For so long famed for football, carnival and the much loved thong, it looks like Brazil has another string to tie to its proverbial bow.
According to an article in US magazine, Forbes, Brazil has become one of the meccas of electronic music with dance music events in the country making $515 million (£324 million) in 2011.
This is up a whopping 56.64% on the previous year.
The article, which cited a study commissioned by the Rio Music Conference, also reported that electronic music reached an estimated audience of 19.5 million and raised another $626 million (£395 million) for the Brazilian economy in money spent by clubbers on food, transport and accommodation.
Brazil's growing appetite for clubbing is good news for DJs too with the likes of Sven Vath, Erick Morillo and Armin Van Burren able to command fees of up to $100,000 (£63,000) for a gig in the country. A much bigger fee than they are likely to receive in Europe.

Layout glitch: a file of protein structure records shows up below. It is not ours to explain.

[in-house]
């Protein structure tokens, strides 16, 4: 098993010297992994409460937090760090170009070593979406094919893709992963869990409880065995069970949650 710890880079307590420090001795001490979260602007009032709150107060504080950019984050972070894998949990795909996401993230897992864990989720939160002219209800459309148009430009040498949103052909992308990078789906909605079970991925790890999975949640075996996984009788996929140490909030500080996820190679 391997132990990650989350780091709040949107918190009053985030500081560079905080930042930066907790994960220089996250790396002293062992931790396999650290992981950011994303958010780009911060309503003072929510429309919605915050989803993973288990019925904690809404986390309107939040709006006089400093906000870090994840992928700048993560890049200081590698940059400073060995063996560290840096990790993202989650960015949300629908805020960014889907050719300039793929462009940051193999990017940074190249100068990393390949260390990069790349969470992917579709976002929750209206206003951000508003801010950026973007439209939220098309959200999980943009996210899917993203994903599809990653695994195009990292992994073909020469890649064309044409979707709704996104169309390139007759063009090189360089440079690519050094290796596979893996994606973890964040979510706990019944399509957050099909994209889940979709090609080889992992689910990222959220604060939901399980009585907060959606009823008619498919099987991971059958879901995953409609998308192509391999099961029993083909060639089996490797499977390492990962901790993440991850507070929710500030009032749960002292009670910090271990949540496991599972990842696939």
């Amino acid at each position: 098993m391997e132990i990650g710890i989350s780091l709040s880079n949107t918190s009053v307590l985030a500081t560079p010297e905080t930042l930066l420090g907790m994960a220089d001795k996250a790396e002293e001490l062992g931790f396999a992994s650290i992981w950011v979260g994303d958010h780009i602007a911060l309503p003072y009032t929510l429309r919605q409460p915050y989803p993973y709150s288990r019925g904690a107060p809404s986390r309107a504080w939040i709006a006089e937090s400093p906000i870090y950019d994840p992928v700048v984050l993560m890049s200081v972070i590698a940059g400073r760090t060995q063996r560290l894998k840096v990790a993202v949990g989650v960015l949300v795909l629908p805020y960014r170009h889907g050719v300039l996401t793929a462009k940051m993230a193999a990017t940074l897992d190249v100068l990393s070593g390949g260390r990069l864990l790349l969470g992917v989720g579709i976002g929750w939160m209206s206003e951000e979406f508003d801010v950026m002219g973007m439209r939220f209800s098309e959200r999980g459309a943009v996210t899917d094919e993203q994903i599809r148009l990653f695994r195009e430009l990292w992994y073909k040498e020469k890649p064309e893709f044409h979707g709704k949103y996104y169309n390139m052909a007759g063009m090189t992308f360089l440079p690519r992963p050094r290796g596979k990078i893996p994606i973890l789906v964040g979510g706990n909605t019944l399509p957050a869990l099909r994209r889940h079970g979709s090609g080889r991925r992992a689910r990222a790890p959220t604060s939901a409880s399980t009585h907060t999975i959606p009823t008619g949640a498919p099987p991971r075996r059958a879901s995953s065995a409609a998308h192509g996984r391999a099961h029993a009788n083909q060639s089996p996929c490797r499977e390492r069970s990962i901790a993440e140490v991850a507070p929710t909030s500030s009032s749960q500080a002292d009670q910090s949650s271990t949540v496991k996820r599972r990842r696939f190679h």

But why has Brazil joined the party now?
According to the study it's a combination of the Brazilian's desire for a good old fashioned knees up and the pace at which their economy is growing, which has seen 40 million people join the moneyed middle classes since 2003.
The number of young people in the country who are enjoying increased wealth and are willing to pay a high premium for the best in electronic music has grown at a rapid rate.
And with clubs like Warung and Green Valley it's not hard to see the appeal. Check out the video below to see the real reason Brazilian clubbing has taken off. Certainly beats a rainy British smoking garden.